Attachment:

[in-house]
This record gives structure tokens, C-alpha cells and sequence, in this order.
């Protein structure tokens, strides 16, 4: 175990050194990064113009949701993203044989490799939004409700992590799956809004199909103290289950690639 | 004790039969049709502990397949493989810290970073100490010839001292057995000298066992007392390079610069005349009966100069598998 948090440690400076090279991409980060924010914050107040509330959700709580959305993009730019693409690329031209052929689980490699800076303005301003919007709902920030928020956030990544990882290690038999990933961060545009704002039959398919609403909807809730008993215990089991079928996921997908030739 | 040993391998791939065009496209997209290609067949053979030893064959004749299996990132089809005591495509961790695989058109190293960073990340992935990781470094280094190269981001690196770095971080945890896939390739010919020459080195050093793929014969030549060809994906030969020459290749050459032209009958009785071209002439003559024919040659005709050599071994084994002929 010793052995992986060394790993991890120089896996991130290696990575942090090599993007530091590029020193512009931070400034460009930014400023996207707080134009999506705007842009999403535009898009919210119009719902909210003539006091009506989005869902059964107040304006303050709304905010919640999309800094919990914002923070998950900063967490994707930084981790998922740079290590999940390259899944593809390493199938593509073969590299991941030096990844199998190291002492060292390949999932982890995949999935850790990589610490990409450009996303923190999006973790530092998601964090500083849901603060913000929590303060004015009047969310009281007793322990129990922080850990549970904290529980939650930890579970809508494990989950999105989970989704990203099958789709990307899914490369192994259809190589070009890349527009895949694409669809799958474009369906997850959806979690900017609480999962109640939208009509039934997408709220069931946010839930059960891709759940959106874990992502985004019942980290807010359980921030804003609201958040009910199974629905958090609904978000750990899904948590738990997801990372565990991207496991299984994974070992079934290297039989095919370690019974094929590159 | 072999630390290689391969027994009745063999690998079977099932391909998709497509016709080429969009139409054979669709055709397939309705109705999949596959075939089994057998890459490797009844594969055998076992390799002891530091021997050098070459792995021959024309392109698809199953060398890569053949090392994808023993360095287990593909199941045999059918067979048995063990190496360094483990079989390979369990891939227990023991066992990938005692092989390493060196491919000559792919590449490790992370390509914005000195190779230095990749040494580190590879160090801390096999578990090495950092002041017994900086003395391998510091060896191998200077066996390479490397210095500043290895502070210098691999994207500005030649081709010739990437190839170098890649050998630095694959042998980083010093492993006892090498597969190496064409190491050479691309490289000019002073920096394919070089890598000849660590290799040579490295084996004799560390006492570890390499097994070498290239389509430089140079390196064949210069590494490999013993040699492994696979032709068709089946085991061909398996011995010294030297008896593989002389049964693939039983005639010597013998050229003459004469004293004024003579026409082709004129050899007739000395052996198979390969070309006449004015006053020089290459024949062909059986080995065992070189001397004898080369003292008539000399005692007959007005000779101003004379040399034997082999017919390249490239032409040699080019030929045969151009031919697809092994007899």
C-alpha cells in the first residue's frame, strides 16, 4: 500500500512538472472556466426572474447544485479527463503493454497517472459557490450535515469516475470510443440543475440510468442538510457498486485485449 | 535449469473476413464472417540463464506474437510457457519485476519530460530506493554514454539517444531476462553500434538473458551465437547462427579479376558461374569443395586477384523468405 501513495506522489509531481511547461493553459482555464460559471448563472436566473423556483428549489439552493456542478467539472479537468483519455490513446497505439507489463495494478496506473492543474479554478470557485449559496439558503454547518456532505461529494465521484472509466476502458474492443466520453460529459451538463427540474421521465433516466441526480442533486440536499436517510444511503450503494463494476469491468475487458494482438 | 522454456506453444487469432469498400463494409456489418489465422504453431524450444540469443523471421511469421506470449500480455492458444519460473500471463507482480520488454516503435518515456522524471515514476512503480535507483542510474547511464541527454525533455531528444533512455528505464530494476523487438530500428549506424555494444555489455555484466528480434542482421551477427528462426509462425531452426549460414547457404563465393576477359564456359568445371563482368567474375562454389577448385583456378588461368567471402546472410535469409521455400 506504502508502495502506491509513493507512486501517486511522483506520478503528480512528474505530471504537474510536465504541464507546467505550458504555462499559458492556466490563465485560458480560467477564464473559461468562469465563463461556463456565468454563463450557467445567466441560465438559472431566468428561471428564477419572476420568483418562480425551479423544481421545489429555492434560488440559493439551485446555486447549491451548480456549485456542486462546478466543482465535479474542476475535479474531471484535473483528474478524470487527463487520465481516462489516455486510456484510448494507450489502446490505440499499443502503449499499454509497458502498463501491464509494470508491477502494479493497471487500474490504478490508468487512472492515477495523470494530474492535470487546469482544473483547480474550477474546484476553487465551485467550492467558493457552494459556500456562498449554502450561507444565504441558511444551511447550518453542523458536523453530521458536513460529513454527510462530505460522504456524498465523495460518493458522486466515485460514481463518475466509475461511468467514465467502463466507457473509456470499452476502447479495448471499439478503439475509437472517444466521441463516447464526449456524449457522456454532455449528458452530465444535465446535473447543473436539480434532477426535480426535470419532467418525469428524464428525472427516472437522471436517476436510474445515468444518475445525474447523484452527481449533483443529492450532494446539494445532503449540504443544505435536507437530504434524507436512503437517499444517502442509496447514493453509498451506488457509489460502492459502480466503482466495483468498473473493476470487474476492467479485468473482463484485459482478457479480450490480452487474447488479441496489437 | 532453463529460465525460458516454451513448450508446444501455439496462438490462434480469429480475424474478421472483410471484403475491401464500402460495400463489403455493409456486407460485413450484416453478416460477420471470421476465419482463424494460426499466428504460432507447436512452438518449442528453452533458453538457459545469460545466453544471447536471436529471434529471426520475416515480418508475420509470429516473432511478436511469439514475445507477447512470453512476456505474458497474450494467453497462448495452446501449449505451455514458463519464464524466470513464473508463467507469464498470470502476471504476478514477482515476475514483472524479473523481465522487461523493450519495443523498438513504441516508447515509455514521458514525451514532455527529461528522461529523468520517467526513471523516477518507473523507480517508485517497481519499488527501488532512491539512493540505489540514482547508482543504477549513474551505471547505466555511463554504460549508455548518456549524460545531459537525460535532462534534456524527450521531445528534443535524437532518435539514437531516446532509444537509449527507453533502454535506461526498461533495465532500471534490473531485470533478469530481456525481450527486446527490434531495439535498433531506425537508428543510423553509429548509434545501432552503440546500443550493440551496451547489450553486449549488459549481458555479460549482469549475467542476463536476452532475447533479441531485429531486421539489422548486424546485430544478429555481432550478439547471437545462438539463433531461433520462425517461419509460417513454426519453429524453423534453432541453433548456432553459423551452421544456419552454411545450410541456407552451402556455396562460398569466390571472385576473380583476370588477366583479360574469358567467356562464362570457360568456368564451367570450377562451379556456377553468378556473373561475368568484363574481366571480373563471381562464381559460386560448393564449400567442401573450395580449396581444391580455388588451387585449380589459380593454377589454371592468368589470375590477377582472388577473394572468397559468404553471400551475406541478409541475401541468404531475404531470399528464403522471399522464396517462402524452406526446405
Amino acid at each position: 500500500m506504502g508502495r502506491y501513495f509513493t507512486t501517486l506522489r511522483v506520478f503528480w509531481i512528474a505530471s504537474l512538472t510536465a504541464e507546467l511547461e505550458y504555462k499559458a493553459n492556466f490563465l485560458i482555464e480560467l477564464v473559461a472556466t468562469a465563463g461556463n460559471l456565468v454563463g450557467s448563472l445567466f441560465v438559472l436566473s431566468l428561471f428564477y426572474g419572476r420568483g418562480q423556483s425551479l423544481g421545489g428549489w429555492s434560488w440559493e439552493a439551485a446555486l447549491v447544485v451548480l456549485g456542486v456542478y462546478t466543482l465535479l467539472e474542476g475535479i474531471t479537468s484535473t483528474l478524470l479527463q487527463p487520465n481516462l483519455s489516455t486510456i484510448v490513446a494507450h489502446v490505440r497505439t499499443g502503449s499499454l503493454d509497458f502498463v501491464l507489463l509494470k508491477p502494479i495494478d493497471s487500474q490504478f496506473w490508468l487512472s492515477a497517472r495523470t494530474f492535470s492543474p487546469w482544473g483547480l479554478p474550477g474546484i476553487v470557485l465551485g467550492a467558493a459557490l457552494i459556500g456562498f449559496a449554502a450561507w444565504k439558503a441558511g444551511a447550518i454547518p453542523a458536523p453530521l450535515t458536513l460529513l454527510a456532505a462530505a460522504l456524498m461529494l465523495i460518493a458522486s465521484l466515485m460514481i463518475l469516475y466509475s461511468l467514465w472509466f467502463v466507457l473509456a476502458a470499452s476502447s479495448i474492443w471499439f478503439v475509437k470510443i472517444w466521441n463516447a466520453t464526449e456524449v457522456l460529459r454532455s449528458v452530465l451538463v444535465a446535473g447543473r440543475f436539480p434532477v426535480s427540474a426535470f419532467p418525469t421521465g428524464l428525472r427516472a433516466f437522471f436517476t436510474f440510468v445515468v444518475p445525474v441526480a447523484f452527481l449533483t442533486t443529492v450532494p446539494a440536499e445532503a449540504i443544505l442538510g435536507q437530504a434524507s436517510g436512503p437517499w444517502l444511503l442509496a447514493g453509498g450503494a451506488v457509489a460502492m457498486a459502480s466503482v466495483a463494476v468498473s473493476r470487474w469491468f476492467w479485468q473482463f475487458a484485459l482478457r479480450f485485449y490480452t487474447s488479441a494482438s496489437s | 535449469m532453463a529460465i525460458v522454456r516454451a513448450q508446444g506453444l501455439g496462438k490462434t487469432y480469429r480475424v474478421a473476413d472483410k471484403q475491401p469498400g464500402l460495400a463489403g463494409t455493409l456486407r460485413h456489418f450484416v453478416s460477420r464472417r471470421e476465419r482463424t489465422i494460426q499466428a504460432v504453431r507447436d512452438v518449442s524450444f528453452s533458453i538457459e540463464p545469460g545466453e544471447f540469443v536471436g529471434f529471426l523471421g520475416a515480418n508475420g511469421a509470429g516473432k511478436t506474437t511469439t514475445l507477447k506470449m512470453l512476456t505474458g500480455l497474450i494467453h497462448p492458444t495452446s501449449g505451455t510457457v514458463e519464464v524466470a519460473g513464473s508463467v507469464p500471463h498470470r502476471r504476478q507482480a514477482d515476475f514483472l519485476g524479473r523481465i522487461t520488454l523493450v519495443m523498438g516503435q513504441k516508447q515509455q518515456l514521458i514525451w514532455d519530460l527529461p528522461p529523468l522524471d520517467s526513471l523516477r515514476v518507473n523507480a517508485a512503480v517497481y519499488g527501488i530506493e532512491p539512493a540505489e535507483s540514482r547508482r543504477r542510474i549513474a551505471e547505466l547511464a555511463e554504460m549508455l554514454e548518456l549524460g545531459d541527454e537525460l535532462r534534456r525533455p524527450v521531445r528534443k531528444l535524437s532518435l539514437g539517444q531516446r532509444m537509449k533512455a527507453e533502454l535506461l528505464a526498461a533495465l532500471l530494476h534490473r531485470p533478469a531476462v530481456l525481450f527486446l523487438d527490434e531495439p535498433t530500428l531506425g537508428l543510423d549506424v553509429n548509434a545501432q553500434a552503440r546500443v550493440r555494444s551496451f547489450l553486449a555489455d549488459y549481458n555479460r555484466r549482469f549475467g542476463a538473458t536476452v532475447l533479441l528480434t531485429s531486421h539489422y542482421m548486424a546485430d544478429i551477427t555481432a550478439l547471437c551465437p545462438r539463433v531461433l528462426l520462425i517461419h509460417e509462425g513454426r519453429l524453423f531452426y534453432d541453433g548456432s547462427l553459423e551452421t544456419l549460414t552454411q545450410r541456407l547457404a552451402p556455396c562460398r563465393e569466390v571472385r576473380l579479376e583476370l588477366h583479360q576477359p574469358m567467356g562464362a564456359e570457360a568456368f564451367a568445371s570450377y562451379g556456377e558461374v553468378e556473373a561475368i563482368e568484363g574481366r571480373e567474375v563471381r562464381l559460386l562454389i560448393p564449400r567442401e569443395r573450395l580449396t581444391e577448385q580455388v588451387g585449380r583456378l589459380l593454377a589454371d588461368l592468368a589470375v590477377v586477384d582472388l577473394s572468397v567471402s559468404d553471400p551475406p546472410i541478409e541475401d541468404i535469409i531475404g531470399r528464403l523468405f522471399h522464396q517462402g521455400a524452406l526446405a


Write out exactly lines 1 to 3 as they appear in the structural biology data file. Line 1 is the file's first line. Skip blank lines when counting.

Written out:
[in-house]
This record gives structure tokens, C-alpha cells and sequence, in this order.
């Protein structure tokens, strides 16, 4: 175990050194990064113009949701993203044989490799939004409700992590799956809004199909103290289950690639 | 004790039969049709502990397949493989810290970073100490010839001292057995000298066992007392390079610069005349009966100069598998 948090440690400076090279991409980060924010914050107040509330959700709580959305993009730019693409690329031209052929689980490699800076303005301003919007709902920030928020956030990544990882290690038999990933961060545009704002039959398919609403909807809730008993215990089991079928996921997908030739 | 040993391998791939065009496209997209290609067949053979030893064959004749299996990132089809005591495509961790695989058109190293960073990340992935990781470094280094190269981001690196770095971080945890896939390739010919020459080195050093793929014969030549060809994906030969020459290749050459032209009958009785071209002439003559024919040659005709050599071994084994002929 010793052995992986060394790993991890120089896996991130290696990575942090090599993007530091590029020193512009931070400034460009930014400023996207707080134009999506705007842009999403535009898009919210119009719902909210003539006091009506989005869902059964107040304006303050709304905010919640999309800094919990914002923070998950900063967490994707930084981790998922740079290590999940390259899944593809390493199938593509073969590299991941030096990844199998190291002492060292390949999932982890995949999935850790990589610490990409450009996303923190999006973790530092998601964090500083849901603060913000929590303060004015009047969310009281007793322990129990922080850990549970904290529980939650930890579970809508494990989950999105989970989704990203099958789709990307899914490369192994259809190589070009890349527009895949694409669809799958474009369906997850959806979690900017609480999962109640939208009509039934997408709220069931946010839930059960891709759940959106874990992502985004019942980290807010359980921030804003609201958040009910199974629905958090609904978000750990899904948590738990997801990372565990991207496991299984994974070992079934290297039989095919370690019974094929590159 | 072999630390290689391969027994009745063999690998079977099932391909998709497509016709080429969009139409054979669709055709397939309705109705999949596959075939089994057998890459490797009844594969055998076992390799002891530091021997050098070459792995021959024309392109698809199953060398890569053949090392994808023993360095287990593909199941045999059918067979048995063990190496360094483990079989390979369990891939227990023991066992990938005692092989390493060196491919000559792919590449490790992370390509914005000195190779230095990749040494580190590879160090801390096999578990090495950092002041017994900086003395391998510091060896191998200077066996390479490397210095500043290895502070210098691999994207500005030649081709010739990437190839170098890649050998630095694959042998980083010093492993006892090498597969190496064409190491050479691309490289000019002073920096394919070089890598000849660590290799040579490295084996004799560390006492570890390499097994070498290239389509430089140079390196064949210069590494490999013993040699492994696979032709068709089946085991061909398996011995010294030297008896593989002389049964693939039983005639010597013998050229003459004469004293004024003579026409082709004129050899007739000395052996198979390969070309006449004015006053020089290459024949062909059986080995065992070189001397004898080369003292008539000399005692007959007005000779101003004379040399034997082999017919390249490239032409040699080019030929045969151009031919697809092994007899």